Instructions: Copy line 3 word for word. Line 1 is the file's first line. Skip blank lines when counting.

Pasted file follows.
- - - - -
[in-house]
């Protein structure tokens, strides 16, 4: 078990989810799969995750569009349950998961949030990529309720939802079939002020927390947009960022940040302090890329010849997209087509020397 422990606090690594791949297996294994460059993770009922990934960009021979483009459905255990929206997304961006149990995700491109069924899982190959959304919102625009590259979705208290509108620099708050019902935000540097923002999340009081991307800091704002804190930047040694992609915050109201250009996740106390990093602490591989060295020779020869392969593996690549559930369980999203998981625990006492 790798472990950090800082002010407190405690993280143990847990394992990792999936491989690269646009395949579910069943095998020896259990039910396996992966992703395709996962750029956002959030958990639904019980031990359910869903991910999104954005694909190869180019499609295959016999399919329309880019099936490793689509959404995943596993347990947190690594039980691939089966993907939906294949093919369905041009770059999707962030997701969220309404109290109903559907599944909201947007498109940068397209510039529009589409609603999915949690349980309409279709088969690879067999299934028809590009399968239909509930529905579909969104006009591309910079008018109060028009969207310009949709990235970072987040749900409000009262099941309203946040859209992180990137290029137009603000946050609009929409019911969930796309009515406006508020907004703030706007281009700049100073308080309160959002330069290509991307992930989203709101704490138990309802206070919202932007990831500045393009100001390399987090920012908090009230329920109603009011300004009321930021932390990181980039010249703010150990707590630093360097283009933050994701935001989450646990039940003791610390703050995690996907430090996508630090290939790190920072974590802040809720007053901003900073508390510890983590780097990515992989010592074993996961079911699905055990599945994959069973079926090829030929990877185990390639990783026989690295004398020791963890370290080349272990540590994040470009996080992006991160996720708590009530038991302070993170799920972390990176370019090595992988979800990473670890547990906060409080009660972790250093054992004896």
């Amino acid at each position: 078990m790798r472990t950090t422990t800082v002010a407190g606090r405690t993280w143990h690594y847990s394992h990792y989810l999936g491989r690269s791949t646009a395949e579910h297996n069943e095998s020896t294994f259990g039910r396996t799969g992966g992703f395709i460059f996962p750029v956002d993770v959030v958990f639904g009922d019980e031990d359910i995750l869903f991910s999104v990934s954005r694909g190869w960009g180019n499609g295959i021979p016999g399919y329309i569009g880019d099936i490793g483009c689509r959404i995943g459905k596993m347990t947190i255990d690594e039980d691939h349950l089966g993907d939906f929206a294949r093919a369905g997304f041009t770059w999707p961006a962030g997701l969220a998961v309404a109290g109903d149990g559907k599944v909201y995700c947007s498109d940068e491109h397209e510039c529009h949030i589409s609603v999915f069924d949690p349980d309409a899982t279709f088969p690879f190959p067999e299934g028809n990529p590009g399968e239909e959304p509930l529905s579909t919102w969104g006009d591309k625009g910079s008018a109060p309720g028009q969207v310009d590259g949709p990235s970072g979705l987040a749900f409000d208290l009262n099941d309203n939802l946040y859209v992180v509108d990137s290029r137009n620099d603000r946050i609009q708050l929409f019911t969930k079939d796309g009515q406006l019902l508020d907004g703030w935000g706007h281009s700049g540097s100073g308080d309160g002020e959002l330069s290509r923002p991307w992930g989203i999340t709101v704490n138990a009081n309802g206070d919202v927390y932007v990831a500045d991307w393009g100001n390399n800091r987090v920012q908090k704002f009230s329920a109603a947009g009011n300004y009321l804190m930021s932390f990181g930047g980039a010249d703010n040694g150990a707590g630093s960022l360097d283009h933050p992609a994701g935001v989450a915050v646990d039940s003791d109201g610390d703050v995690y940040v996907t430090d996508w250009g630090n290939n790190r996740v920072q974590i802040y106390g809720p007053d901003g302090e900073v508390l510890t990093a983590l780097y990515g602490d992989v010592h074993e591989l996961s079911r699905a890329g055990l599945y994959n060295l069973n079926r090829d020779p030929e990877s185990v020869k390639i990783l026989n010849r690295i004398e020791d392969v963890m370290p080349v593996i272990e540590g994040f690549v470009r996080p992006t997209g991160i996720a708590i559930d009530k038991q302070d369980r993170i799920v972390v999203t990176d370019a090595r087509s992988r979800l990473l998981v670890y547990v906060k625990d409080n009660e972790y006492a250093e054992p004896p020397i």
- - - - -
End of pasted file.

């Amino acid at each position: 078990m790798r472990t950090t422990t800082v002010a407190g606090r405690t993280w143990h690594y847990s394992h990792y989810l999936g491989r690269s791949t646009a395949e579910h297996n069943e095998s020896t294994f259990g039910r396996t799969g992966g992703f395709i460059f996962p750029v956002d993770v959030v958990f639904g009922d019980e031990d359910i995750l869903f991910s999104v990934s954005r694909g190869w960009g180019n499609g295959i021979p016999g399919y329309i569009g880019d099936i490793g483009c689509r959404i995943g459905k596993m347990t947190i255990d690594e039980d691939h349950l089966g993907d939906f929206a294949r093919a369905g997304f041009t770059w999707p961006a962030g997701l969220a998961v309404a109290g109903d149990g559907k599944v909201y995700c947007s498109d940068e491109h397209e510039c529009h949030i589409s609603v999915f069924d949690p349980d309409a899982t279709f088969p690879f190959p067999e299934g028809n990529p590009g399968e239909e959304p509930l529905s579909t919102w969104g006009d591309k625009g910079s008018a109060p309720g028009q969207v310009d590259g949709p990235s970072g979705l987040a749900f409000d208290l009262n099941d309203n939802l946040y859209v992180v509108d990137s290029r137009n620099d603000r946050i609009q708050l929409f019911t969930k079939d796309g009515q406006l019902l508020d907004g703030w935000g706007h281009s700049g540097s100073g308080d309160g002020e959002l330069s290509r923002p991307w992930g989203i999340t709101v704490n138990a009081n309802g206070d919202v927390y932007v990831a500045d991307w393009g100001n390399n800091r987090v920012q908090k704002f009230s329920a109603a947009g009011n300004y009321l804190m930021s932390f990181g930047g980039a010249d703010n040694g150990a707590g630093s960022l360097d283009h933050p992609a994701g935001v989450a915050v646990d039940s003791d109201g610390d703050v995690y940040v996907t430090d996508w250009g630090n290939n790190r996740v920072q974590i802040y106390g809720p007053d901003g302090e900073v508390l510890t990093a983590l780097y990515g602490d992989v010592h074993e591989l996961s079911r699905a890329g055990l599945y994959n060295l069973n079926r090829d020779p030929e990877s185990v020869k390639i990783l026989n010849r690295i004398e020791d392969v963890m370290p080349v593996i272990e540590g994040f690549v470009r996080p992006t997209g991160i996720a708590i559930d009530k038991q302070d369980r993170i799920v972390v999203t990176d370019a090595r087509s992988r979800l990473l998981v670890y547990v906060k625990d409080n009660e972790y006492a250093e054992p004896p020397i």